Hi – I’m reading “In a Pit with a Lion on a Snowy Day: How to Survive and Thrive When Opportunity Roars” by Mark Batterson and wanted to share this quote with you.

“How you think about God will determine who you become. You aren’t just the by-product of “nature” and “nurture.” You are a by-product of your God-picture. And that internal picture of God determines how you see everything else.”

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Interesting quote from “In a Pit with a Lion on a Snowy Day: How to Survive and Thrive When Opportunity Roars”

Hi – I’m reading “In a Pit with a Lion on a Snowy Day: How to Survive and Thrive When Opportunity Roars” by Mark Batterson and wanted to share this quote with you.

“At the end of the day, success equals stewardship and stewardship equals success. But our view of stewardship is far too parochial. Sure, how we manage our time, talent, and treasure is a huge stewardship issue. But what about being a good steward of our imagination? Or our medial ventral prefrontal cortex (the seat of humor, according to neurologists)? Or how about stewardship of our sex drive and competitive streaks? Stewardship is all-inclusive. We’ve got to be good stewards of every second of time and every ounce of energy. But right at the top of the stewardship list is what I’d call opportunity stewardship. When you cross paths with the lion, are you going to run away like a scaredy-cat or are you going to grab life by the mane? Lion chasers grab life by the mane.”

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Interesting quote from “In a Pit with a Lion on a Snowy Day: How to Survive and Thrive When Opportunity Roars”

Hi – I’m reading “In a Pit with a Lion on a Snowy Day: How to Survive and Thrive When Opportunity Roars” by Mark Batterson and wanted to share this quote with you.

“What sets lion chasers apart isn’t the outcome. It’s the courage to chase God-sized dreams. Lion chasers don’t let their fears or doubts keep them from doing what God has called them to do.”

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Interesting quote from “In a Pit with a Lion on a Snowy Day: How to Survive and Thrive When Opportunity Roars”

Hi – I’m reading “In a Pit with a Lion on a Snowy Day: How to Survive and Thrive When Opportunity Roars” by Mark Batterson and wanted to share this quote with you.

“Is anybody else tired of reactive Christianity that is more known for what it’s against than what it’s for? We’ve become far too defensive. We’ve become far too passive. Lion chasers are proactive. They know that playing it safe is risky. Lion chasers are always on the lookout for God-ordained opportunities. Maybe we’ve measured spiritual maturity the wrong way. Maybe following Christ isn’t supposed to be as safe or as civilized as we’ve been led to believe. Maybe Christ was more dangerous and uncivilized than our Sunday-school flannelgraphs portrayed. Maybe God is raising up a generation of lion chasers.”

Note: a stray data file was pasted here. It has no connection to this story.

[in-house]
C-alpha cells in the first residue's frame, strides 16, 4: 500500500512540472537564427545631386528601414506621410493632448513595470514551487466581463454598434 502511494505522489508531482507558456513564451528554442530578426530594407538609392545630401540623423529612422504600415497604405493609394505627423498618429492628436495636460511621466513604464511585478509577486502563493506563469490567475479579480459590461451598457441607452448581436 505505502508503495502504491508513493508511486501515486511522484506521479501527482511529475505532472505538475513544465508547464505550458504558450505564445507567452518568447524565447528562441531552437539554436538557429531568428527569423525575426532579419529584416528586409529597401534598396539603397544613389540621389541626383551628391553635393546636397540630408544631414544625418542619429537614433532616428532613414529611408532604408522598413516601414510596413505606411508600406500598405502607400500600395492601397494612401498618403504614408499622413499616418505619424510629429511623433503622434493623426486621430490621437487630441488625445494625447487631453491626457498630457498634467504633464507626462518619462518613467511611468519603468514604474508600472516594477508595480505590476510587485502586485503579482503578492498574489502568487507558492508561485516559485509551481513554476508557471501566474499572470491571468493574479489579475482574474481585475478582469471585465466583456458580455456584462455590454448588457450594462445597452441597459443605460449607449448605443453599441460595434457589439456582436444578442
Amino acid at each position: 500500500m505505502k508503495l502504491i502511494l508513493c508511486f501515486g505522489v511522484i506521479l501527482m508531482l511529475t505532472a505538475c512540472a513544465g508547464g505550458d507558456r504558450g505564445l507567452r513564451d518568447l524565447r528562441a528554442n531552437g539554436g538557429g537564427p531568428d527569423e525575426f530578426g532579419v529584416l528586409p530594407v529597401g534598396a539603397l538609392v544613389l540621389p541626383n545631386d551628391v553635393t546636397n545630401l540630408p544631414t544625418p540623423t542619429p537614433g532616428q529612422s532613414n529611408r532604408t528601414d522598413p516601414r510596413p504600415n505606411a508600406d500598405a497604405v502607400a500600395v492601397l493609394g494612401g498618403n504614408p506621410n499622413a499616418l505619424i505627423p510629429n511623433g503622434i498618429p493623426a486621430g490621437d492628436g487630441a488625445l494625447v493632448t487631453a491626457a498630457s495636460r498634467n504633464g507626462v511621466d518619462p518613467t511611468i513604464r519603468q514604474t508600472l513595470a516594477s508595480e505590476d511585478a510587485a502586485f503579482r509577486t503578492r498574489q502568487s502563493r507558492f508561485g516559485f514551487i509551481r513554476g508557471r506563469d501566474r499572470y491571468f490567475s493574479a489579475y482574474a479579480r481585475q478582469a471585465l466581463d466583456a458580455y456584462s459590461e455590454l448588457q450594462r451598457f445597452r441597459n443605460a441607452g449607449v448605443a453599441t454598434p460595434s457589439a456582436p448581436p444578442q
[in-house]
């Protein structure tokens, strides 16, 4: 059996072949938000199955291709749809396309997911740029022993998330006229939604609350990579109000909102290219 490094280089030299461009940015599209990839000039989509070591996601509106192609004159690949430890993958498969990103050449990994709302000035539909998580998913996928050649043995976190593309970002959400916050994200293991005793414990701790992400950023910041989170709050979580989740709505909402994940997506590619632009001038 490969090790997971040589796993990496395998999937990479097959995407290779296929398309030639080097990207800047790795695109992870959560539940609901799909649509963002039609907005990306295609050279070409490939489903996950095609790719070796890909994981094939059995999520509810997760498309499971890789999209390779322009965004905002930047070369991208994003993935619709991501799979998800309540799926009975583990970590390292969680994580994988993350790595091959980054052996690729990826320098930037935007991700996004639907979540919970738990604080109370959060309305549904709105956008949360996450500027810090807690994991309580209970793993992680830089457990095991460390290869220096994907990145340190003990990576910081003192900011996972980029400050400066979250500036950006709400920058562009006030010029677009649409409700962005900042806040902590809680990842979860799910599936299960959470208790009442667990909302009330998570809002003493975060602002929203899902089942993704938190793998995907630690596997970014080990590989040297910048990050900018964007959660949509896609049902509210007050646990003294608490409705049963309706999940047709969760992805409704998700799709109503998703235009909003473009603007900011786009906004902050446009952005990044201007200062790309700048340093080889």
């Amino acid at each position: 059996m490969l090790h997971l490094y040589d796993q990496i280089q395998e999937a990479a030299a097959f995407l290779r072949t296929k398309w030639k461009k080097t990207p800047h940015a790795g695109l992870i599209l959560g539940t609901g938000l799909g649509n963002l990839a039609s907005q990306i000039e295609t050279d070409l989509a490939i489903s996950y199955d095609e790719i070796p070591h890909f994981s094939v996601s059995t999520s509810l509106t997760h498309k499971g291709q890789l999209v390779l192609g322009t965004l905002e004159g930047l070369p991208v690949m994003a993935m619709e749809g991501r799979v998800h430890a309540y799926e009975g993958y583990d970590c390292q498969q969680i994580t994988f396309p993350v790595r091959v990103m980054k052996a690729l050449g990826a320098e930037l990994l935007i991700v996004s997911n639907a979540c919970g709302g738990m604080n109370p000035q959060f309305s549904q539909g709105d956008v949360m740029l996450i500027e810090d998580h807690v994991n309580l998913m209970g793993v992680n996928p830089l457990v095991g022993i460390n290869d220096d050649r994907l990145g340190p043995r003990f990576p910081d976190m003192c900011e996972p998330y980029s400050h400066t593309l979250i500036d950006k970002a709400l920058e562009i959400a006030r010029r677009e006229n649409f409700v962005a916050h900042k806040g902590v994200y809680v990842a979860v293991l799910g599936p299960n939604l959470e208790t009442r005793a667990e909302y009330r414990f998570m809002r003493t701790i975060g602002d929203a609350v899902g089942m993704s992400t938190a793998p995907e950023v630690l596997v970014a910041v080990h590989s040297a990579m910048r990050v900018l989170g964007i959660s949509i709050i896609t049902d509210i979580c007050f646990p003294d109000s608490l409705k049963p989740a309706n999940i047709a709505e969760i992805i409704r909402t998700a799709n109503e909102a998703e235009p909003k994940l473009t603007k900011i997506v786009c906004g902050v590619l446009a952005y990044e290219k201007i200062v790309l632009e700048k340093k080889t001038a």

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Interesting quote from “In a Pit with a Lion on a Snowy Day: How to Survive and Thrive When Opportunity Roars”

Hi – I’m reading “In a Pit with a Lion on a Snowy Day: How to Survive and Thrive When Opportunity Roars” by Mark Batterson and wanted to share this quote with you.

“In his book If Only, 1 Dr. Neal Roese makes a fascinating distinction between two types of regret: regrets of action and regrets of inaction. A regret of action is “wishing you hadn’t done something.” In theological terms, it’s called a sin of commission. A regret of inaction is “wishing you had done something.” In theological terms, it’s a sin of omission. I think the church has fixated on sins of commission for far too long. We have a long list of don’ts. Think of it as holiness by subtraction. We think holiness is the by-product of subtracting something from our lives that shouldn’t be there. And holiness certainly involves subtraction. But I think God is more concerned about sins of omission—those things we could have and should have done. It’s holiness by multiplication. Goodness is not the absence of badness. You can do nothing wrong and still do nothing right. Those who simply run away from sin are half-Christians. Our calling is much higher than simply running away from what’s wrong. We’re called to chase lions.”

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Interesting quote from “Abraham: One Nomad’s Amazing Journey of Faith”

Hi – I’m reading “Abraham: One Nomad’s Amazing Journey of Faith” by Charles R. Swindoll and wanted to share this quote with you.